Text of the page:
Folding screens at University of Toronto and EPD (electronic paper display) with LG

University of Toronto researchers recently announced a breakthrough with regard to organic light-emitting diodes (OLEDs) and flexible screens. From the March 29, 2012 news item by Allyson Rowley on,

Michael Helander and Zhibin Wang, PhD candidates in the Faculty of Applied Science and Engineering, are members of a research team that has developed the world’s most efficient organic light-emitting diodes (OLEDs) on flexible plastic. Good news for manufacturers and consumers alike, the discovery means a less costly, more efficient and environmentally friendly way to build brighter flat-panel displays on a thinner, more durable and flexible surface.

The students had been cleaning sheets of indium tin oxide – a material used in all flat-panel displays – when they noticed that devices built using their cleaned sheets had become much more efficient than expected, using less energy to achieve much higher brightness. After some investigation, they determined that this greater efficiency was the result of molecules of chlorine picked up from their cleaning solvent. With this surprising discovery, the two students engineered a prototype for a new kind of OLED device, which is both simpler in construction and more efficient.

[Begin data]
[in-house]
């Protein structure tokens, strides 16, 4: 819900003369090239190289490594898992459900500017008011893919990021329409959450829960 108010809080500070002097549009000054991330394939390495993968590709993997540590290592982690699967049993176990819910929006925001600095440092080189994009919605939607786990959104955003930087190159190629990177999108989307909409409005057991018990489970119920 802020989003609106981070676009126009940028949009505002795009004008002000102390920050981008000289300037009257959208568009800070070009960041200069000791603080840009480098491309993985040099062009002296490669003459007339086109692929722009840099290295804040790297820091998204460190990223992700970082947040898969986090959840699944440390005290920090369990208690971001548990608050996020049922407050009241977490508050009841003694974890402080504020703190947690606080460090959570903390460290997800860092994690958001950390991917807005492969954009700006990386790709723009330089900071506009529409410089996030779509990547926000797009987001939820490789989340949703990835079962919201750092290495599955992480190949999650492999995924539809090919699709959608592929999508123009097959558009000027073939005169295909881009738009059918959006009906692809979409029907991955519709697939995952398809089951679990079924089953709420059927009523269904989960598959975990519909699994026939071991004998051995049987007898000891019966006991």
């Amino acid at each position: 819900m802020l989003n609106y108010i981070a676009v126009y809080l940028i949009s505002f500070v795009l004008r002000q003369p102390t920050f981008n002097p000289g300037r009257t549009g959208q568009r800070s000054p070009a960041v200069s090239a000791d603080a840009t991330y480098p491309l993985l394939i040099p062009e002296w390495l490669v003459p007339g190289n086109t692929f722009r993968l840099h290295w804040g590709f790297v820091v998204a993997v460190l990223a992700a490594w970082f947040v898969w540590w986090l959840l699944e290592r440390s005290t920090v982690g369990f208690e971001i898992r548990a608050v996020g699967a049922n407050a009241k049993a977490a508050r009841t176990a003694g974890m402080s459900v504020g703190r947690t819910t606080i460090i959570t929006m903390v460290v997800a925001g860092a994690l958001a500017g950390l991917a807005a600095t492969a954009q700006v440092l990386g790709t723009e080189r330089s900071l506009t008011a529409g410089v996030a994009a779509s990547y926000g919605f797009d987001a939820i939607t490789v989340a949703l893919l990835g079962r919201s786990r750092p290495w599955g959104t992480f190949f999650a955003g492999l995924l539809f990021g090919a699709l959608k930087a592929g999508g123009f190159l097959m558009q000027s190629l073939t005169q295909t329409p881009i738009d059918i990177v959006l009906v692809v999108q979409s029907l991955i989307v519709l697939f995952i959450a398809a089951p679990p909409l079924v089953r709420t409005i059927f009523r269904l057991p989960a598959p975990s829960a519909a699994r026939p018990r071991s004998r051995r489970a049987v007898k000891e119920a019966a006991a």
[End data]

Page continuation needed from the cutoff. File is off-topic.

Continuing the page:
According to Rowley’s University of Toronto March 26, 2012 news release,

Over time, though, OLED devices became more complex – the original two layers of molecules became many layers, which raised manufacturing costs and failure rates.

“Basically, we went back to the original idea – and started again,” said Wang. The team’s findings were published, and in December, Helander and Wang, together with Lu [ Professor Zheng-Hong Lu.who supervises both Helander and Wang] and another U of T grad student, launched OTI Lumionics, a startup that will take the next steps toward commercializing the technology.

While OTI Lumionics is taking its next steps, the company, LG Display based in Korea has announced production of a plastic electronic paper display (EPD). From the March 30, 2012 news item by Nancy Owano on,

LG Display has set the production clock ticking for a plastic EPD (electronic paper display) product which in turn is expected to set e-book marketability fast-forward. In an announcement Thursday, Korea-based LG Display, which manufactures thin film transistor liquid crystal display, said it has already started up mass production of EPD for e-books.

Amar Toor’s March 29, 2012 item for engadget features the company’s news release, as well as, this detail,

The plan going forward is to supply the display to ODMs [original design manufacturer] in China, in the hopes of bringing final products to Europe by “the beginning of next month.” [May 2012?]

Apparently, the screen resolution is 1024 x 768 and it has a range of 40 degrees when bent from the centre.

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  1. Pingback: Pebble’s e-paper watch wins over $3M in funding through crowdfunding « FrogHeart

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